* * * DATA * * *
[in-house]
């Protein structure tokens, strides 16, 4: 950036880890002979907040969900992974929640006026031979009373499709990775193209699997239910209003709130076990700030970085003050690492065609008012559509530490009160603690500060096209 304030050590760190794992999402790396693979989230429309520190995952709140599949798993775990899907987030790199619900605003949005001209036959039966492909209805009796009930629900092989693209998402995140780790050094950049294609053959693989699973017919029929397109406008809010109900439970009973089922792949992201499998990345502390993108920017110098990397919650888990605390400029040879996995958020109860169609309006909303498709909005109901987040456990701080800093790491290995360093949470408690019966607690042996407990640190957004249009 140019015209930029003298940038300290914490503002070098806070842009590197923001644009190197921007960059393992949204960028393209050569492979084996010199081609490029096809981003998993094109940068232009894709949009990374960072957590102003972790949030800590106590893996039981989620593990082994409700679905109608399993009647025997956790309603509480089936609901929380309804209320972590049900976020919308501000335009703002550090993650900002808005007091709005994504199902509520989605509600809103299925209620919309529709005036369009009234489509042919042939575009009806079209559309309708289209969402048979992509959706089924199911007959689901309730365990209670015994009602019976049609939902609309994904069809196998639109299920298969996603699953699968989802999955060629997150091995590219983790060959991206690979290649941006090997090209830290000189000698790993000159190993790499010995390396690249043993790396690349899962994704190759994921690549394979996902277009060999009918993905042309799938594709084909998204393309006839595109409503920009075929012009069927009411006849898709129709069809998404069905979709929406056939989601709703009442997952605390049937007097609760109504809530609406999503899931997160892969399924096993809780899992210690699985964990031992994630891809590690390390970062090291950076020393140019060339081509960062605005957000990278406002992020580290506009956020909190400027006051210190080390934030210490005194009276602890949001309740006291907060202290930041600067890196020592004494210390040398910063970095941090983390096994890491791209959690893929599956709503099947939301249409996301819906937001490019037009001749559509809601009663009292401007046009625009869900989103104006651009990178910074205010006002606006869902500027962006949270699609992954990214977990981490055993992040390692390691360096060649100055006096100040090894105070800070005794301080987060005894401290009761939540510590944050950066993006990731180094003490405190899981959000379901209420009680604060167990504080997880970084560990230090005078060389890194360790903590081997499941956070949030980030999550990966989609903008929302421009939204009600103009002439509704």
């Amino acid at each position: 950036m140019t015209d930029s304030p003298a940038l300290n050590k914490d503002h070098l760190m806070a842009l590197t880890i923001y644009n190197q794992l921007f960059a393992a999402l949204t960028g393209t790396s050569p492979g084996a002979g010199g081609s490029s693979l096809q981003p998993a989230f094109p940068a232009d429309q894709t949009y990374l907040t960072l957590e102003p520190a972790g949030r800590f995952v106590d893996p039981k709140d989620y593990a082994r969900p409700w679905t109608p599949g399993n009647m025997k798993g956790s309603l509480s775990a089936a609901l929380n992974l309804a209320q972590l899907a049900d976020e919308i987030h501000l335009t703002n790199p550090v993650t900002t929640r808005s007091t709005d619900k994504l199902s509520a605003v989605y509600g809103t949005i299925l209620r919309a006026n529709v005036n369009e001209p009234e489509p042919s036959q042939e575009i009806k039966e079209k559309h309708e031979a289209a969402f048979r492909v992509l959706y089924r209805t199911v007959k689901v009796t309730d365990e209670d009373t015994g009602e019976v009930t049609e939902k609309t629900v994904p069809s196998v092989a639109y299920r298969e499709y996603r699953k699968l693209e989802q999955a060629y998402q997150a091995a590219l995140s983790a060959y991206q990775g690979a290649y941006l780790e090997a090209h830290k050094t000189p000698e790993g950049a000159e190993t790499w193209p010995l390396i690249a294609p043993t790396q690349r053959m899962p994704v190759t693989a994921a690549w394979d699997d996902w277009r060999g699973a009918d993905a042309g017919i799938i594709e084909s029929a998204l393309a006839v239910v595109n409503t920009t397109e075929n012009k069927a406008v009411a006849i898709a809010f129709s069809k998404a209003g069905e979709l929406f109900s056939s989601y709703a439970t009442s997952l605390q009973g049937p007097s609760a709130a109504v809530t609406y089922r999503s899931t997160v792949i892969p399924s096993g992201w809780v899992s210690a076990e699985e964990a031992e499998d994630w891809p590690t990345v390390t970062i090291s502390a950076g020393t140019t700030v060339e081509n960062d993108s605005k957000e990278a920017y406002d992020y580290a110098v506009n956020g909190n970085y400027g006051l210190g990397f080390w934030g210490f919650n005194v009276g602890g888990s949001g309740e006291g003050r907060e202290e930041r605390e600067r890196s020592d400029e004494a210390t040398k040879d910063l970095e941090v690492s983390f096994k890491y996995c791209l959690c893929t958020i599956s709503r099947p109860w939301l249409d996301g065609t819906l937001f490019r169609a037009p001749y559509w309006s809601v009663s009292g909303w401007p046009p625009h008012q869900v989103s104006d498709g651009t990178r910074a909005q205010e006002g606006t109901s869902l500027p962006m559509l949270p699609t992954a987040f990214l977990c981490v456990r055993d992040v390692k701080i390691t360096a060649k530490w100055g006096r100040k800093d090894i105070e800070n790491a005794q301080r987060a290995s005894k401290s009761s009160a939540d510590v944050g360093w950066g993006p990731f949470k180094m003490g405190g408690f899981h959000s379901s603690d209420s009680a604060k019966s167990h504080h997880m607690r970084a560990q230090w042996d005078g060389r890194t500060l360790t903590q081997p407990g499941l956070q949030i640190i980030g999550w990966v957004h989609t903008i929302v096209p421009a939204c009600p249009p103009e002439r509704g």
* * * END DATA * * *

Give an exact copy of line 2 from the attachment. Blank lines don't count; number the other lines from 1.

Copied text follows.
């Protein structure tokens, strides 16, 4: 950036880890002979907040969900992974929640006026031979009373499709990775193209699997239910209003709130076990700030970085003050690492065609008012559509530490009160603690500060096209 304030050590760190794992999402790396693979989230429309520190995952709140599949798993775990899907987030790199619900605003949005001209036959039966492909209805009796009930629900092989693209998402995140780790050094950049294609053959693989699973017919029929397109406008809010109900439970009973089922792949992201499998990345502390993108920017110098990397919650888990605390400029040879996995958020109860169609309006909303498709909005109901987040456990701080800093790491290995360093949470408690019966607690042996407990640190957004249009 140019015209930029003298940038300290914490503002070098806070842009590197923001644009190197921007960059393992949204960028393209050569492979084996010199081609490029096809981003998993094109940068232009894709949009990374960072957590102003972790949030800590106590893996039981989620593990082994409700679905109608399993009647025997956790309603509480089936609901929380309804209320972590049900976020919308501000335009703002550090993650900002808005007091709005994504199902509520989605509600809103299925209620919309529709005036369009009234489509042919042939575009009806079209559309309708289209969402048979992509959706089924199911007959689901309730365990209670015994009602019976049609939902609309994904069809196998639109299920298969996603699953699968989802999955060629997150091995590219983790060959991206690979290649941006090997090209830290000189000698790993000159190993790499010995390396690249043993790396690349899962994704190759994921690549394979996902277009060999009918993905042309799938594709084909998204393309006839595109409503920009075929012009069927009411006849898709129709069809998404069905979709929406056939989601709703009442997952605390049937007097609760109504809530609406999503899931997160892969399924096993809780899992210690699985964990031992994630891809590690390390970062090291950076020393140019060339081509960062605005957000990278406002992020580290506009956020909190400027006051210190080390934030210490005194009276602890949001309740006291907060202290930041600067890196020592004494210390040398910063970095941090983390096994890491791209959690893929599956709503099947939301249409996301819906937001490019037009001749559509809601009663009292401007046009625009869900989103104006651009990178910074205010006002606006869902500027962006949270699609992954990214977990981490055993992040390692390691360096060649100055006096100040090894105070800070005794301080987060005894401290009761939540510590944050950066993006990731180094003490405190899981959000379901209420009680604060167990504080997880970084560990230090005078060389890194360790903590081997499941956070949030980030999550990966989609903008929302421009939204009600103009002439509704």